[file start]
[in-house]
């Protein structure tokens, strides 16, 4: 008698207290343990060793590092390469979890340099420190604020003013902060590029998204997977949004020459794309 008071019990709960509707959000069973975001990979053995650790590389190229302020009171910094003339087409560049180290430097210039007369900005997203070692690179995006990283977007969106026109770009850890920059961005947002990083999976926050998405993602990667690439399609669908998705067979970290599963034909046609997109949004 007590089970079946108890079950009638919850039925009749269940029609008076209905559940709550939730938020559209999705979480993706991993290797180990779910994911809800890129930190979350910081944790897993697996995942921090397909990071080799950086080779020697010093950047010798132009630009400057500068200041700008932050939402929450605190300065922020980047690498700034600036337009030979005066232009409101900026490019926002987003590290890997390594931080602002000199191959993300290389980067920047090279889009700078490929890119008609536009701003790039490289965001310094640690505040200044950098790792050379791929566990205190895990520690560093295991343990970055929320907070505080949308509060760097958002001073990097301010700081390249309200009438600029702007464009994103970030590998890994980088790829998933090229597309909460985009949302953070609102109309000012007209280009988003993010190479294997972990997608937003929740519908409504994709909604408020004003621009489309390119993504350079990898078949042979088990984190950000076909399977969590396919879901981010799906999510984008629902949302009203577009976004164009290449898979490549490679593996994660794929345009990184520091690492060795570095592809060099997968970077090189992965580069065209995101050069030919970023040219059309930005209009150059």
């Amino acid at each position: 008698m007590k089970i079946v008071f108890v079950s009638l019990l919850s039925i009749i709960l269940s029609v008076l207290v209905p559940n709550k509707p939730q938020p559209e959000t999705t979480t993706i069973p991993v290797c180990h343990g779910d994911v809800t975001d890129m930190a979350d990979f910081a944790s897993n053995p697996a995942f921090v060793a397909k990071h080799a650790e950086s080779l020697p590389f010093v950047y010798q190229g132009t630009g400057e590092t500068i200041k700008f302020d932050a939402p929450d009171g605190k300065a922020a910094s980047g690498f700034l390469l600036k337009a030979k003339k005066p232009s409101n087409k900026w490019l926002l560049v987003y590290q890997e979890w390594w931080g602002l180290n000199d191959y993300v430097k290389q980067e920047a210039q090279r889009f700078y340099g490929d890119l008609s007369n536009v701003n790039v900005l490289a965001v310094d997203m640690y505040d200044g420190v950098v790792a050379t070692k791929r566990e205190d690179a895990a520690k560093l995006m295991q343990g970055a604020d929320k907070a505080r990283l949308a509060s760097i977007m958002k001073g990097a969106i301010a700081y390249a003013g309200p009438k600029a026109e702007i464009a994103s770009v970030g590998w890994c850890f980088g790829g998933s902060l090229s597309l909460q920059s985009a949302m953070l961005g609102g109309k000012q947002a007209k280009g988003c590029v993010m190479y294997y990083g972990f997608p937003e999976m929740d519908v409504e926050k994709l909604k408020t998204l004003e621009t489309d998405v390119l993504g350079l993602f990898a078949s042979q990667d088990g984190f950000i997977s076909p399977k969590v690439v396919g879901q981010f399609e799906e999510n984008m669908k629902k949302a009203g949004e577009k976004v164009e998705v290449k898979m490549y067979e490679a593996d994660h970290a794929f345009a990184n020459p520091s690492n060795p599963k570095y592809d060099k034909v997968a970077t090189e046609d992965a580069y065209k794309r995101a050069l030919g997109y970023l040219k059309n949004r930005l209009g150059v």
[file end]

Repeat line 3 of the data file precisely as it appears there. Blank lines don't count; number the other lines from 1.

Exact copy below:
């Amino acid at each position: 008698m007590k089970i079946v008071f108890v079950s009638l019990l919850s039925i009749i709960l269940s029609v008076l207290v209905p559940n709550k509707p939730q938020p559209e959000t999705t979480t993706i069973p991993v290797c180990h343990g779910d994911v809800t975001d890129m930190a979350d990979f910081a944790s897993n053995p697996a995942f921090v060793a397909k990071h080799a650790e950086s080779l020697p590389f010093v950047y010798q190229g132009t630009g400057e590092t500068i200041k700008f302020d932050a939402p929450d009171g605190k300065a922020a910094s980047g690498f700034l390469l600036k337009a030979k003339k005066p232009s409101n087409k900026w490019l926002l560049v987003y590290q890997e979890w390594w931080g602002l180290n000199d191959y993300v430097k290389q980067e920047a210039q090279r889009f700078y340099g490929d890119l008609s007369n536009v701003n790039v900005l490289a965001v310094d997203m640690y505040d200044g420190v950098v790792a050379t070692k791929r566990e205190d690179a895990a520690k560093l995006m295991q343990g970055a604020d929320k907070a505080r990283l949308a509060s760097i977007m958002k001073g990097a969106i301010a700081y390249a003013g309200p009438k600029a026109e702007i464009a994103s770009v970030g590998w890994c850890f980088g790829g998933s902060l090229s597309l909460q920059s985009a949302m953070l961005g609102g109309k000012q947002a007209k280009g988003c590029v993010m190479y294997y990083g972990f997608p937003e999976m929740d519908v409504e926050k994709l909604k408020t998204l004003e621009t489309d998405v390119l993504g350079l993602f990898a078949s042979q990667d088990g984190f950000i997977s076909p399977k969590v690439v396919g879901q981010f399609e799906e999510n984008m669908k629902k949302a009203g949004e577009k976004v164009e998705v290449k898979m490549y067979e490679a593996d994660h970290a794929f345009a990184n020459p520091s690492n060795p599963k570095y592809d060099k034909v997968a970077t090189e046609d992965a580069y065209k794309r995101a050069l030919g997109y970023l040219k059309n949004r930005l209009g150059v």